HRT alternatives put to the test
investigate the safety and efficacy of the herbal products black
cohosh and red clover in relieving menopause symptoms.
It will be the first to directly compare the impact of the herbals with a standard hormone treatment.
The results could have a significant outcome on the advice given to women seeking alternatives to HRT, which has recently been found to increase risk of stroke and, in some forms, breast cancer.
Recent studies in Europe suggest that both black cohosh and red clover may help reduce hot flashes brought on by the menopause. Both herbs contain components that act in a similar way to female hormones in the body but there is a lack of consistent evidence to support their benefits in major trials.
Use of herbal supplements to treat menopause symptoms has however surged following the findings of three large-scale trials on HRT linking the treatment to increased risk of breast cancer, heart attacks, stroke, dementia and most recently, age-related hearing loss.
While some scientists have sought to keep the risk in perspective, saying that it remains very low, many consumers will be keen to find alternatives. Just this week researchers said they had halted the latest study on HRT, testing Wyeth's Premarin which contains 0.625mg of oestrogen only, as it increased the risk of stroke from 21 per 10,000 women each year to 29 in 10,000.
The herbals research, taking place at Northwestern Memorial Hospital, in collaboration with researchers at the UIC/NIH Center for Botanical Dietary Supplements and Northwestern University, will determine the role of botanicals in the management of menopause over one year. It will also test their ability to relieve additional menopausal symptoms, such as insomnia, mood disturbances and sexual problems.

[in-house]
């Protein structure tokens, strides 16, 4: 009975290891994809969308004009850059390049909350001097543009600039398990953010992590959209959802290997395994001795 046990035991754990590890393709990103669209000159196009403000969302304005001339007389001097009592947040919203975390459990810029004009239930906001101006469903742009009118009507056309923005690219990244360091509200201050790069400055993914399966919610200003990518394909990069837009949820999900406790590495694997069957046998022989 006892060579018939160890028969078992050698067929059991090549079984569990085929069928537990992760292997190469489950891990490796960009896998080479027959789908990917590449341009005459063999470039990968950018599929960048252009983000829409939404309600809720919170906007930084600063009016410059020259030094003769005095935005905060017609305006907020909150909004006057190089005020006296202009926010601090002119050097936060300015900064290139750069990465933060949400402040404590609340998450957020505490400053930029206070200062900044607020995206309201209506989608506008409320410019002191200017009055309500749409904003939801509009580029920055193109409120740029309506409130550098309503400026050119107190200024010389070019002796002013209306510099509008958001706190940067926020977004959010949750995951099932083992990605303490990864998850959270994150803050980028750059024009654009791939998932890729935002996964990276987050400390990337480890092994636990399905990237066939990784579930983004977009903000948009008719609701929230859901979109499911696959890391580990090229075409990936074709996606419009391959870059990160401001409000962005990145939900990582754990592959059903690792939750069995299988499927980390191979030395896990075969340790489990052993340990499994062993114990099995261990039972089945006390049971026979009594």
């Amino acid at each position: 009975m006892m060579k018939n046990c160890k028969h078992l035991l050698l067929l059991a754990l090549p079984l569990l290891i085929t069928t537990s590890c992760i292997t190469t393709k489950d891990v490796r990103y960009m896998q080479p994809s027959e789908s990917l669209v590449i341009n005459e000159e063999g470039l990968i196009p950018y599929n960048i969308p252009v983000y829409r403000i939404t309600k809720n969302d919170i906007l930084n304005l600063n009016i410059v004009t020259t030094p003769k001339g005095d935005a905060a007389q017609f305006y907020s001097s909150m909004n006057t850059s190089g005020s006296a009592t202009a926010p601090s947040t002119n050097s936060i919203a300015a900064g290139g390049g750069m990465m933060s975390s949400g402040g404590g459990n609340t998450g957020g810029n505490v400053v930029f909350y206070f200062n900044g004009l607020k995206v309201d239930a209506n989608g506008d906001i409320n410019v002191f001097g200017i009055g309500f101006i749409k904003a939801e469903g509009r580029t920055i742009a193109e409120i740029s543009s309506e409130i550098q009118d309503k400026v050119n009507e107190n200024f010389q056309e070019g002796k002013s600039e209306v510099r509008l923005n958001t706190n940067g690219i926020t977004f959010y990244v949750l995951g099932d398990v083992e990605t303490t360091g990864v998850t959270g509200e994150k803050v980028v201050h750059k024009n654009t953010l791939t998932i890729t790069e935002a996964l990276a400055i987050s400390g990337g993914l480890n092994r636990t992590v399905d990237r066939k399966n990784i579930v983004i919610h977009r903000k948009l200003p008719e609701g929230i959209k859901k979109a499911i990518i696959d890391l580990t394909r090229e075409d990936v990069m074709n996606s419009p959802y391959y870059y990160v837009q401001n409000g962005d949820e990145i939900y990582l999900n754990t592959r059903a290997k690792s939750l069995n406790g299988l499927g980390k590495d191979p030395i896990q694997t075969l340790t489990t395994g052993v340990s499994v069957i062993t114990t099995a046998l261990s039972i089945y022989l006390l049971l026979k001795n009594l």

"Many women already use these products for the relief of menopausal symptoms; however, studies have not yet been conducted to show these botanicals should replace hormone replacement therapy (HRT) as the first line of treatment for the short-term relief of hot flashes," said Dr Cate Stika, chief of the division of obstetrics and gynecology, Northwestern Memorial Hospital.
"This study is particularly important in light of the recent confusion surrounding the use of HRT. Many women are asking about alternatives and we need to be able to provide a solid, evidence-based response," she added.
She added that there are a variety of herbal formulations available on the market but little data to determine if they are truly effective or what effect they have on the body, especially with long-term use.
The vast majority of women (about 75 per cent) will experience hot flashes during menopause and may exhibit other problems such as depression, mood swings, sleep disorders, vaginal dryness and joint pain.
"Hormone therapy is still a valid choice for women with significant hot flashes because it is proven to work. The purpose of this study is to determine if these botanicals are also effective under a rigorous scientific protocol. The majority of previous studies are only short-term," added the researcher.
The team, being sponsored by the National Institutes of Health and the National Center for Complementary and Alternative Medicine, will monitor health effects and quality of life over approximately 14 study visits. Lipid levels, bone turnover and effects on the endometrial tissue in the uterus will be assessed, as well as any long-term effects and possible risks associated with use of these botanicals.